Mitt Romney questions Trump administration threat to pull diplomats out of Baghdad

(Khalid Mohammed | AP file photo) Pro-Iranian militiamen and their supporters damage property inside the U.S. embassy compound in Baghdad, Iraq on Dec. 31, 2019.

Utah Sen. Mitt Romney questions whether Iraq’s stability may crumble if the Trump administration completes a threat to pull all U.S. diplomats from Baghdad unless that country does more to protect them against frequent rocket and improvised explosive device attacks.

Secretary of State Mike Pompeo issued that warning to Iraqi officials last week.

Romney, chairman of the Senate Foreign Relations Subcommittee on Near East, South Asia, Central Asia, and Counterterrorism, questioned the move in a joint statement Wednesday that he issued with the committee’s ranking Democrat, Chris Murphy, D-Conn.

“We are extremely concerned that the implications of fully withdrawing our already limited diplomatic teams from the Baghdad embassy could serve to undermine U.S.-Iraqi relations to the benefit of malign Iranian influence, cause our allies to also withdraw their diplomats from Baghdad, and undercut missions to train Iraqi security forces,” the senators wrote.

They said the potential move comes as Iraq faces myriad political, humanitarian and economic challenges that range from tackling corruption to handling the COVID-19 pandemic and facing a sharp drop in oil prices.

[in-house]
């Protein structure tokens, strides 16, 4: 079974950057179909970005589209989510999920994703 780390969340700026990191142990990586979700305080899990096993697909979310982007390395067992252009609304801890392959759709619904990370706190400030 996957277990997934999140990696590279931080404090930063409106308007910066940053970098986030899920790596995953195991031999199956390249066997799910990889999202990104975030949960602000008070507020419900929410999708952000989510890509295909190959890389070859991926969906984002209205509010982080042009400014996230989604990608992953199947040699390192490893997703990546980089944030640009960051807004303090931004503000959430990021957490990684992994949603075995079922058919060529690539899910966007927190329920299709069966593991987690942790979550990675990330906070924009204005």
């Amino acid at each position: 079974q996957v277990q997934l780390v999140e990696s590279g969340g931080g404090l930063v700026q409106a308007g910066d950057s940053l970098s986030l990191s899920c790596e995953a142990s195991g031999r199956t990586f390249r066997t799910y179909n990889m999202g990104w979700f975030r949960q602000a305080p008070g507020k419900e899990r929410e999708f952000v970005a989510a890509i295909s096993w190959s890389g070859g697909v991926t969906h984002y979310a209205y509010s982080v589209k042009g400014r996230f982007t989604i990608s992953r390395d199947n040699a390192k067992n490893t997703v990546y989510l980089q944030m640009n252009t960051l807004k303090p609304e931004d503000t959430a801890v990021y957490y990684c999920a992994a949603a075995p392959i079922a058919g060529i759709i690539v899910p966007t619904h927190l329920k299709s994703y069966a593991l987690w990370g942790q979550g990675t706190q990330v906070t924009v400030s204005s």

“Now is a critical time for the relationship between the United States and Iraq,” they wrote. “The United States must conduct policy in a manner that supports Iraq’s efforts to achieve a secure, democratic and prosperous future and become a stabilizing force in the region.”

The pair urged the administration to provide a briefing quickly for the Senate.

They said they want the administration “to explain the nature of the threats to our embassy personnel, steps the State Department is taking to mitigate the threats in coordination with our Iraqi partners and any consequence we would expect if the U.S. does vacate the Baghdad embassy.”

Despite their questioning, the senators said they support State Department efforts to protect U.S. diplomats in Baghdad.

Their statement came after Iraq also called for the administration to reconsider its move.

“There are outlaw groups that try to shake this relationship, and closing the embassy would send a negative message to them,” Ahmed Mulla Talal, a spokesman for Prime Minister Mustafa ­al-Kadhimi, said Sunday.

The Associated Press has reported that President Trump’s decision to order the killing of senior Iranian commander Qasem Soleimani outside the Baghdad airport in January sparked a firestorm in Iraq.

Iraqi lawmakers urged the expulsion of U.S. troops. Iranian-backed militia groups ramped up a campaign of rocket and small-scale bomb attacks on the U.S. Embassy and Iraqi military bases that host U.S.-led coalition troops.

Two U.S. servicemen, a Briton and several members of Iraq’s security forces have been killed this year in rocket attacks attributed to the militias.

In recent months, small-scale bomb attacks have also targeted convoys linked to the U.S.-led coalition. Iraqi drivers are the focus, which has sown fear among their ranks. A bomb was planted next to a convoy from the British Embassy in Baghdad this month, suggesting a possible new phase in the militias' campaign, The Associated Press reported.